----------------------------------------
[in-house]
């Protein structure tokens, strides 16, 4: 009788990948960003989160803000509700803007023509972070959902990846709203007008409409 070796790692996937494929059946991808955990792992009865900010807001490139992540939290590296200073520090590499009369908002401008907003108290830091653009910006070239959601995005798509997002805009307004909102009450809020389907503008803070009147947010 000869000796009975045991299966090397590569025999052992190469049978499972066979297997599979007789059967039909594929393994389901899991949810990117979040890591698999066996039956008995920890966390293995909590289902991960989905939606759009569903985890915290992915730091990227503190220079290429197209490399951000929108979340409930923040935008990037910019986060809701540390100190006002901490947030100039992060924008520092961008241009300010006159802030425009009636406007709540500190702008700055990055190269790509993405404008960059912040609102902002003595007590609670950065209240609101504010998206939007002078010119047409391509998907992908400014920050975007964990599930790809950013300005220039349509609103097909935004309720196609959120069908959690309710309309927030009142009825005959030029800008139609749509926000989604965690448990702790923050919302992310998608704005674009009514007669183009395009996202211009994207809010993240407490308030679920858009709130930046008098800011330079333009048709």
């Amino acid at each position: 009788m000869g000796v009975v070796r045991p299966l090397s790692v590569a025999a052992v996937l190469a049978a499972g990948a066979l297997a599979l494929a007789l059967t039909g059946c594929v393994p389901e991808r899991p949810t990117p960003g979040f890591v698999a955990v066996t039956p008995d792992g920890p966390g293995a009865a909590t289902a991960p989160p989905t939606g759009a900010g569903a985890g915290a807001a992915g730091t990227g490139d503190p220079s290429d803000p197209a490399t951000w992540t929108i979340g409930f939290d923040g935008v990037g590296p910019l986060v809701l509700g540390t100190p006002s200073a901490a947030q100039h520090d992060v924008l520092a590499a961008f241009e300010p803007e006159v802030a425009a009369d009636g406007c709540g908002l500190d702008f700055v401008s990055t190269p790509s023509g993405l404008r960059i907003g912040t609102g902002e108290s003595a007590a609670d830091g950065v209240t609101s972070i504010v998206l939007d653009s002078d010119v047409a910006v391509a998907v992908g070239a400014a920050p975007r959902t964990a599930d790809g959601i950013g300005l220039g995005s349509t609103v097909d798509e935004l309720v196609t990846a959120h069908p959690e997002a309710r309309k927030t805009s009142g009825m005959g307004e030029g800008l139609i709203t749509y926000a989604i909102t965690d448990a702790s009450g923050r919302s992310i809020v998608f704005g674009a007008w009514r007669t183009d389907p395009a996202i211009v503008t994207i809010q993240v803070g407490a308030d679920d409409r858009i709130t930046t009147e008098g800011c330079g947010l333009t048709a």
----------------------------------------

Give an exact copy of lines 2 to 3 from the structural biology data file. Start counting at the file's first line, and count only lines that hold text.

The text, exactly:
């Protein structure tokens, strides 16, 4: 009788990948960003989160803000509700803007023509972070959902990846709203007008409409 070796790692996937494929059946991808955990792992009865900010807001490139992540939290590296200073520090590499009369908002401008907003108290830091653009910006070239959601995005798509997002805009307004909102009450809020389907503008803070009147947010 000869000796009975045991299966090397590569025999052992190469049978499972066979297997599979007789059967039909594929393994389901899991949810990117979040890591698999066996039956008995920890966390293995909590289902991960989905939606759009569903985890915290992915730091990227503190220079290429197209490399951000929108979340409930923040935008990037910019986060809701540390100190006002901490947030100039992060924008520092961008241009300010006159802030425009009636406007709540500190702008700055990055190269790509993405404008960059912040609102902002003595007590609670950065209240609101504010998206939007002078010119047409391509998907992908400014920050975007964990599930790809950013300005220039349509609103097909935004309720196609959120069908959690309710309309927030009142009825005959030029800008139609749509926000989604965690448990702790923050919302992310998608704005674009009514007669183009395009996202211009994207809010993240407490308030679920858009709130930046008098800011330079333009048709």
């Amino acid at each position: 009788m000869g000796v009975v070796r045991p299966l090397s790692v590569a025999a052992v996937l190469a049978a499972g990948a066979l297997a599979l494929a007789l059967t039909g059946c594929v393994p389901e991808r899991p949810t990117p960003g979040f890591v698999a955990v066996t039956p008995d792992g920890p966390g293995a009865a909590t289902a991960p989160p989905t939606g759009a900010g569903a985890g915290a807001a992915g730091t990227g490139d503190p220079s290429d803000p197209a490399t951000w992540t929108i979340g409930f939290d923040g935008v990037g590296p910019l986060v809701l509700g540390t100190p006002s200073a901490a947030q100039h520090d992060v924008l520092a590499a961008f241009e300010p803007e006159v802030a425009a009369d009636g406007c709540g908002l500190d702008f700055v401008s990055t190269p790509s023509g993405l404008r960059i907003g912040t609102g902002e108290s003595a007590a609670d830091g950065v209240t609101s972070i504010v998206l939007d653009s002078d010119v047409a910006v391509a998907v992908g070239a400014a920050p975007r959902t964990a599930d790809g959601i950013g300005l220039g995005s349509t609103v097909d798509e935004l309720v196609t990846a959120h069908p959690e997002a309710r309309k927030t805009s009142g009825m005959g307004e030029g800008l139609i709203t749509y926000a989604i909102t965690d448990a702790s009450g923050r919302s992310i809020v998608f704005g674009a007008w009514r007669t183009d389907p395009a996202i211009v503008t994207i809010q993240v803070g407490a308030d679920d409409r858009i709130t930046t009147e008098g800011c330079g947010l333009t048709a």